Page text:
All three of these projects are examples of personally driven work but they become universal when we can relate to the feelings they present by visiting our own personal histories.
- Which of these projects resonates most with you, and why?
- How do you feel about the loss of authorial control that comes when the viewer projects their own experiences and emotions onto the images you’ve created?
My first impression is that photographing the unseen does not have to be about a personal experience. While all three of these projects are very personal an equally interesting project can be developed about something unseen. I feel this type of photography carries a great weight of personal emotion that, very often, can only be experienced by the photographer. Seeing someone’s ‘space’ where they sit in their wheelchair does not, I have to admit, move me. If I saw a video of Peter having difficulty crossing a road because of the lack of wheelchair access pathways, I would be much more engaged. I agree with Peter’s sentiment that the experience has been cathartic for him but as a viewer of the images I am not as moved as I would like to be and I do not understand Peter’s difficulties any more having looked at the images. I am in total admiration of Peter’s stamina and of what he has achieved in his lifetime despite his handicaps. I felt his responses to the questions posed in the interview were often very profound and always well thought out. Although he says that photography expressed better his situation I am not convinced. I think Peter would be well capable of writing very movingly about what it is like to be locked into a wheelchair.
Dewald Botha’s series of images (click) are technically interesting but his ring road trip looks exceedingly boring to me. The first slide containing the text is unreadable. I cannot work up any emotion about these images. I don’t see the differences in architecture, surroundings and neighbourhoods. Despite being a big walker I think I would die of boredom on this particular 27km walk around this ring road.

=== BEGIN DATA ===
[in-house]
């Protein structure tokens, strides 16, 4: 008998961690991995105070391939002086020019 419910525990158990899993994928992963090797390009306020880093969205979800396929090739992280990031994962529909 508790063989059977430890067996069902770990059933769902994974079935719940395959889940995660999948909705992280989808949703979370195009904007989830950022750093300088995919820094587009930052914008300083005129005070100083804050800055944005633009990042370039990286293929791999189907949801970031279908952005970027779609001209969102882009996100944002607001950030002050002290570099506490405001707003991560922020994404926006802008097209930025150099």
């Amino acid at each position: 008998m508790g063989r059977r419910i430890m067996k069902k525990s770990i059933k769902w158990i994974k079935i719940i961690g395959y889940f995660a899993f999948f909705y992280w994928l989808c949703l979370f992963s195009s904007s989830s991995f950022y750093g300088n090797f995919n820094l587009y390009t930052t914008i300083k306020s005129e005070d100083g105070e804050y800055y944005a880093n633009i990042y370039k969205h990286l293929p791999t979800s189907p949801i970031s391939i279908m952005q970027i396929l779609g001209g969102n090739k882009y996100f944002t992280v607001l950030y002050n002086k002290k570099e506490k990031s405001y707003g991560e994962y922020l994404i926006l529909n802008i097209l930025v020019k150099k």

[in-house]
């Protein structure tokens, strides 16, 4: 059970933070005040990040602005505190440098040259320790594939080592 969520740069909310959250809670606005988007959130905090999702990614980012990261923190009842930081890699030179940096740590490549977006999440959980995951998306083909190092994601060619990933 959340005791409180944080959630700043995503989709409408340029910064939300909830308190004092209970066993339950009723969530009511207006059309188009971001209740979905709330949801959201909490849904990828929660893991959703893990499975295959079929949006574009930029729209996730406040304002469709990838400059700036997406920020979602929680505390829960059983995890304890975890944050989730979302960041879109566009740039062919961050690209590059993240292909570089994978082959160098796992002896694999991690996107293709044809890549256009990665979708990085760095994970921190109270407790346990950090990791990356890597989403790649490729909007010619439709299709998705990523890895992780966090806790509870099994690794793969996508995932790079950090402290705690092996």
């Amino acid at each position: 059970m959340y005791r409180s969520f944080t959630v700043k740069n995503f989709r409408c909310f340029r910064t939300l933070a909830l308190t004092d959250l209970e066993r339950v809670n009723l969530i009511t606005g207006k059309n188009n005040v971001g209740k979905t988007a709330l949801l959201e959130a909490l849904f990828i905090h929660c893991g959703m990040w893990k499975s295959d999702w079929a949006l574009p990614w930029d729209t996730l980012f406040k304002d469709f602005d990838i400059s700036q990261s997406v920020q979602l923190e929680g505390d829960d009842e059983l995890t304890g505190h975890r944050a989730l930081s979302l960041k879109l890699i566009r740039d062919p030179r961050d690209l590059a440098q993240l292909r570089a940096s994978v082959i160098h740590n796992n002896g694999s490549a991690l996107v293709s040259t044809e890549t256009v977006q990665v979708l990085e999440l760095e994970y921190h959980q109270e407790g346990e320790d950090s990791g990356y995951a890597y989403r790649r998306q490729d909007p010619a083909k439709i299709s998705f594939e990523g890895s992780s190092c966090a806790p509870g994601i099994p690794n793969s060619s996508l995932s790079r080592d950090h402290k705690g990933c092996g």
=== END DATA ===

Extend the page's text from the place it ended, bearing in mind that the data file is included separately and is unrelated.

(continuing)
The third set of images by Jodie Taylor surprised me. I found these the most interesting. I liked the idea that she made the images with a 35mm camera and that she used an old style plastic album to present them. I searched the net for this and other examples of Jodie’s work and came across this vimeo (click) which showed the little album. I loved this work and her other work in and around her area was even more interesting. The images are intriguing. Like her tutor, Sharon Boothroyd, I found myself remembering my childhood in urban Dublin.
I think it must be wonderful to create images that move a viewer to superimpose his or her own experience on the images viewed. I would have no problem with loosing authorial authority over the image. Of the three sets of images presented only Jodie Taylor’s created this type of emotion in me. It was a ‘down memory lane’ type of reaction.
- Ring Road – Dewald. 2016. Ring Road – Dewald. [ONLINE] Available at: http://www.dewaldbotha.net/ring-road.html. [Accessed 14 January 2016].
- 2. Student work uncovered – Jodie Taylor on Vimeo. 2016. Student work uncovered – Jodie Taylor on Vimeo. [ONLINE] Available at: https://vimeo.com/120389996. [Accessed 14 January 2016].